One source suggested that OPEC cannot control the price any more..because the demand is so strong now days [COUGH SUV COUGH UNITED STATES]
 
Toro
#19
Quote: Originally Posted by YoungJoonKim View Post

So?
Same reason and same "bleh bleh bleh" attitude came up when Hubbert told the media that United State is at peak state which was 1970s...
+...
It says,
Kinda old don't you think?

Just to remind everyone..
Peaking oil doesn't mean we are running out of oil, it just means we cannot produce as much as before. Also, meet the supply & demand.

One source suggested that OPEC cannot control the price any more..because the demand is so strong now days [COUGH SUV COUGH UNITED STATES]

It has more to do with China these days.

BTW, Peak Oil is controversial. Cambridge Energy Research Associates estimates that at current prices there are 4.5 trillion barrels of oil remaining, which is far from Peak Oil.
 
dumpthemonarchy
Free Thinker
#20
If it's not peak oil, it's China, if it's not China it's India. Or it's all those gov'ts that are not properly investing like Iran, Russia, mexico et al so multinational oil companies can make billions of bucks. Gee, if only we could see the future and all those backward countries weren't.
 
darkbeaver
Republican
#21
I read somewhere about the two methods of oil exploration, apparently the method used by western oil diggers is called the biotic scheme and the method used by the former soviets is called the a-biotic scheme, somewhere said that the biotic plan has a success rate of 1 in ten holes and the a-biotic has a success rate of 8 in ten holes.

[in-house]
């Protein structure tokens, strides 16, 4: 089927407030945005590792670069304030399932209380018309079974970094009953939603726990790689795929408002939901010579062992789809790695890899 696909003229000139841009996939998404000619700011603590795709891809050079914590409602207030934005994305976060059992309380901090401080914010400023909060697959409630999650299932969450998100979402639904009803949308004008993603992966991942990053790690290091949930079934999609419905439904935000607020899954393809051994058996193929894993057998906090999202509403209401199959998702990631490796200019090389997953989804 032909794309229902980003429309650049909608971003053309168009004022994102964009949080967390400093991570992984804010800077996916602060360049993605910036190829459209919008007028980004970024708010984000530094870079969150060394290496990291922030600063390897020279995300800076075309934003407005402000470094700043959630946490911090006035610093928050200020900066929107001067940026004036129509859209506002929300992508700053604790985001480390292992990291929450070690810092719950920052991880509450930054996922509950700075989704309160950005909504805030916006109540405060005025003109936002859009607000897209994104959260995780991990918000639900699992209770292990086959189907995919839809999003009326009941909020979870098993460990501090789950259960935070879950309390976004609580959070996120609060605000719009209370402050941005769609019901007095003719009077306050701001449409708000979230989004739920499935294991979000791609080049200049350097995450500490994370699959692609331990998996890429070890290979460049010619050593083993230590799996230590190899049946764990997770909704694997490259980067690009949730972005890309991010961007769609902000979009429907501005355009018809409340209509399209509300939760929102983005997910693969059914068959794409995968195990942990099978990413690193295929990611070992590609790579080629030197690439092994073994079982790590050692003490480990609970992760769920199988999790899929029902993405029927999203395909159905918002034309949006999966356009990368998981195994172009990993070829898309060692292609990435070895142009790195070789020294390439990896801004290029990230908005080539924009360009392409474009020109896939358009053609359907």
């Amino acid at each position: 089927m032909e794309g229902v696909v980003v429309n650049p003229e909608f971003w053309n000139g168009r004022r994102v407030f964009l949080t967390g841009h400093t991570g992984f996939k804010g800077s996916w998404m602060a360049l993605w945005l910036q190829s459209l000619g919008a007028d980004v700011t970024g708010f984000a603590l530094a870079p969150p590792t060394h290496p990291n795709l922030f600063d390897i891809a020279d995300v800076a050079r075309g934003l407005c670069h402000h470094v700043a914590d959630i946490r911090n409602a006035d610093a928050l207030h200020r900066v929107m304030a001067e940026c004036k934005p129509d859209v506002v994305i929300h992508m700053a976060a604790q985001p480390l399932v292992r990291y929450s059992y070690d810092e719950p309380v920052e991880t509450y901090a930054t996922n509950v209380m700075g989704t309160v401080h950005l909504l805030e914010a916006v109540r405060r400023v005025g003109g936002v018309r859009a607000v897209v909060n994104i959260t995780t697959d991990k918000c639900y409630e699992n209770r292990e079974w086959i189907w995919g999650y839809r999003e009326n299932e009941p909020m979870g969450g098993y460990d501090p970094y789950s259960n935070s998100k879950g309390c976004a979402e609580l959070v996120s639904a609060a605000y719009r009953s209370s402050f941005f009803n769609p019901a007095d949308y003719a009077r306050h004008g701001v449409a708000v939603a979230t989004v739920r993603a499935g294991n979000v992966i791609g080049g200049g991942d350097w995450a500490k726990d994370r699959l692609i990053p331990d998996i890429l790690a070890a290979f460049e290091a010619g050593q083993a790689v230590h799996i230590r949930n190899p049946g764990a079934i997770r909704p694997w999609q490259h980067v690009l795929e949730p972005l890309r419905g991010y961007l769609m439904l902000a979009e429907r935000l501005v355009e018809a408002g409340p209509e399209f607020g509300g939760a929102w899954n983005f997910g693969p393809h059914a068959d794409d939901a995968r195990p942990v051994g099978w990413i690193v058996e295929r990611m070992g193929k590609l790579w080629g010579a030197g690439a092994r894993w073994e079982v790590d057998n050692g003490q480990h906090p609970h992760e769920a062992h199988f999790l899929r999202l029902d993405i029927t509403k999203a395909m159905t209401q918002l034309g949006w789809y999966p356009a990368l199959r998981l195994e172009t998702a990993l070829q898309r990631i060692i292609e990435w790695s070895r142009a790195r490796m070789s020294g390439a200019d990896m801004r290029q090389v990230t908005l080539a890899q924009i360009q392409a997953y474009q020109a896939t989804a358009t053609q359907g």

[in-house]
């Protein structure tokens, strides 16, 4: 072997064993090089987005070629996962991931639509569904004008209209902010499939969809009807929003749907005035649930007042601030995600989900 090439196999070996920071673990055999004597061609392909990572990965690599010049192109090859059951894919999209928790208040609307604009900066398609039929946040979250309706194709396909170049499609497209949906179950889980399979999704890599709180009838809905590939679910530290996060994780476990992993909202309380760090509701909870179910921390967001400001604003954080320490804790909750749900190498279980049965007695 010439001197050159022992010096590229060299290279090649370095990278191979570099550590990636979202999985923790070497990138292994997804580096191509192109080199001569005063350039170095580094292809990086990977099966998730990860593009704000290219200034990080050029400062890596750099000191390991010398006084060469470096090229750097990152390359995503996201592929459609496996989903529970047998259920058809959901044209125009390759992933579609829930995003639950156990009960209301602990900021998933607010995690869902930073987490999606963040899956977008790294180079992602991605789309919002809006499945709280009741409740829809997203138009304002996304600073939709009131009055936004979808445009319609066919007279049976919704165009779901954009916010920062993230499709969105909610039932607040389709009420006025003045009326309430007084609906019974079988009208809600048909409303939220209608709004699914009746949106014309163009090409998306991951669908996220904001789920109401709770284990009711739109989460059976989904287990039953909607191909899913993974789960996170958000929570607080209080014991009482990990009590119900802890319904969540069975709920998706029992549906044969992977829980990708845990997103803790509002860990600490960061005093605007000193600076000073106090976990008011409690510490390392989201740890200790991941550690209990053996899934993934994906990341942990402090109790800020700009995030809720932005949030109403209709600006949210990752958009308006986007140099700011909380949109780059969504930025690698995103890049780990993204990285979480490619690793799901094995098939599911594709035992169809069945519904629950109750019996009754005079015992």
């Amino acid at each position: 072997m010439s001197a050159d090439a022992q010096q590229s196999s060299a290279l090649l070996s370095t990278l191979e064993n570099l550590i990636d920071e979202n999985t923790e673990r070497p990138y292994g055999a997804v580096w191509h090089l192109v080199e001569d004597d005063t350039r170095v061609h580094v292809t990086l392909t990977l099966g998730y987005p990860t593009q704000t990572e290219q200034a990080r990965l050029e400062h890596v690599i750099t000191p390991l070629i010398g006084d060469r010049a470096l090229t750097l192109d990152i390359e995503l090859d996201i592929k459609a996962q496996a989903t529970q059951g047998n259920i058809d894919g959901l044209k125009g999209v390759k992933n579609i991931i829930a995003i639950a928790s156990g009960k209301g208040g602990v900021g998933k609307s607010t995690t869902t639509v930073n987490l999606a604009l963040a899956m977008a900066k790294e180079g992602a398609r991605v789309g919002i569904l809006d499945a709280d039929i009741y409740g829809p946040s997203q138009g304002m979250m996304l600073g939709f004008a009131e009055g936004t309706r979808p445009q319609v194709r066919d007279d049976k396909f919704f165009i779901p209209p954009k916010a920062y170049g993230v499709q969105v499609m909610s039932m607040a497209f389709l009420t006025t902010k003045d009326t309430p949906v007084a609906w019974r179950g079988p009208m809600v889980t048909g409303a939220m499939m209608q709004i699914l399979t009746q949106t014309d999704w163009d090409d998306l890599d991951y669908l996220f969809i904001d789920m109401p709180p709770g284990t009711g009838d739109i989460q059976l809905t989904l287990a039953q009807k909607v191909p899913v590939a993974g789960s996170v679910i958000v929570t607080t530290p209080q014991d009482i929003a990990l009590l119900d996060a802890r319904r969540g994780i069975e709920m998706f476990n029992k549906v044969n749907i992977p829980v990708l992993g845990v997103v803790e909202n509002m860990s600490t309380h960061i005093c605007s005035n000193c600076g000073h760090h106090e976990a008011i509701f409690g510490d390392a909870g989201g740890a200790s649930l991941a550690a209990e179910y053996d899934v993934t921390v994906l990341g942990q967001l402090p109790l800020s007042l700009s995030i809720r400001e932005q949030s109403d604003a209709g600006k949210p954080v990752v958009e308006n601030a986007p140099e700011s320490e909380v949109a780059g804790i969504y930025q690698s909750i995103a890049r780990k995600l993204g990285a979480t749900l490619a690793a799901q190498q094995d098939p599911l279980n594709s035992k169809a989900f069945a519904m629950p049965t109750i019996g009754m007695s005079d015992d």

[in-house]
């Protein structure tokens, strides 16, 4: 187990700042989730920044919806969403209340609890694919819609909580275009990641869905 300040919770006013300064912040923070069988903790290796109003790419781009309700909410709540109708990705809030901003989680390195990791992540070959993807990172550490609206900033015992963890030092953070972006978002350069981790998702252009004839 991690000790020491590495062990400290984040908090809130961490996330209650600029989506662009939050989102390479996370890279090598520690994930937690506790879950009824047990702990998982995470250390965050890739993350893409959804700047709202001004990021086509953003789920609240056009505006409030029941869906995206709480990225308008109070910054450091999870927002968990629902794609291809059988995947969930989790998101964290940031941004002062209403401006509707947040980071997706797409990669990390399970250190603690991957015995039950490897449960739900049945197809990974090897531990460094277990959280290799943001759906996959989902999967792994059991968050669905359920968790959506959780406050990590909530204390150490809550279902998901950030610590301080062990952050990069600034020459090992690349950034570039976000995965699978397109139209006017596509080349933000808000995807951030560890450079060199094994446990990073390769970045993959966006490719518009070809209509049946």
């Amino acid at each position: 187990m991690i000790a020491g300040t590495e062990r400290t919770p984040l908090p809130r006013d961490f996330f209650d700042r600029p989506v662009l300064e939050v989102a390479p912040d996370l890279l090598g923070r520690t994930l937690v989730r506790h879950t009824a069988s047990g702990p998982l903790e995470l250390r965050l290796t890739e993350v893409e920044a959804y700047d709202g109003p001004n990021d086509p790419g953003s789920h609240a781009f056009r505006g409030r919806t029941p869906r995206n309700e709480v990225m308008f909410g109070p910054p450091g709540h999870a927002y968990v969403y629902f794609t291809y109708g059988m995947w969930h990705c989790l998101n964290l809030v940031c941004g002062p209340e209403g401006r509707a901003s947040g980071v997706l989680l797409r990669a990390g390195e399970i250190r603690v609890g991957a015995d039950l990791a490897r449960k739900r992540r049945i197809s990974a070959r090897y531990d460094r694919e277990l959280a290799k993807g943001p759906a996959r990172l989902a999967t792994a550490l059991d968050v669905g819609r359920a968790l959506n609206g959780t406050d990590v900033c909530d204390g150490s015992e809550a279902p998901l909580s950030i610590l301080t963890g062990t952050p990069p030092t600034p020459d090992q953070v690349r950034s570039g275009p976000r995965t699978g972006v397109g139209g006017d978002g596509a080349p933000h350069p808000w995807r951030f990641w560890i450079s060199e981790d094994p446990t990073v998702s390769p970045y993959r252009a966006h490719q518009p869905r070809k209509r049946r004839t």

Oil has already been squeeozed out of rocks under very high pressure/temperature in ze lab somewhere by someone. The underlying theory is that hydrocarbons are way down under the mantle/crust thingy and are remnants of the original stuff of the solar system. The article said I believe the Alaska oil field place was equal to 19 cubic miles of dinosaur with trees, which the author said was retarded.
 
dumpthemonarchy
Free Thinker
#22
Here we read of lazy politicians who don't want to tell the public that world crude oil production peaked in February 2005 and has not surpassed 85 million barrels per day since. This seems like BIG news to me because China and India's oil consumption is rising, not falling.

The International Energy Agency (IEA), the US Gelogical Survey (USGS), and OPEC all inflate their numbers, the first two relying on each other and OPEC just making them up.

People wonder, why can't Saudi Arabia produce more oil? Oh yes, blame the speculators for that. It could be time to panic.



http://politics.guardian.co.uk/comme...216342,00.html

$100 oil: the terrible truth



Nearing the price barrier is a pointer to the peak of output, and the crisis the powerful want to ignore

David Strahan
Saturday November 24, 2007
The Guardian



As the price of crude oil sets records almost daily, the British government remains stunningly complacent. With the $100 barrel a real and constant threat, the prime minister's website blithely proclaims "the world's oil and gas resources are sufficient to sustain economic growth for the foreseeable future". Officials refuse to define what is meant by "foreseeable", but it is clear they suffer from extreme myopia, or worse. All the evidence suggests we are rapidly approaching "peak oil", the point when global production goes into terminal decline for geological reasons. The industry consensus is that world output, excluding that from the Opec producers, will peak in about 2010. It is also widely agreed that Opec has grossly exaggerated the size of its reserves, meaning that global output must also peak soon. Since oil provides 95% of all transport energy, as well as vital inputs to modern agriculture, this is likely to provoke a crisis.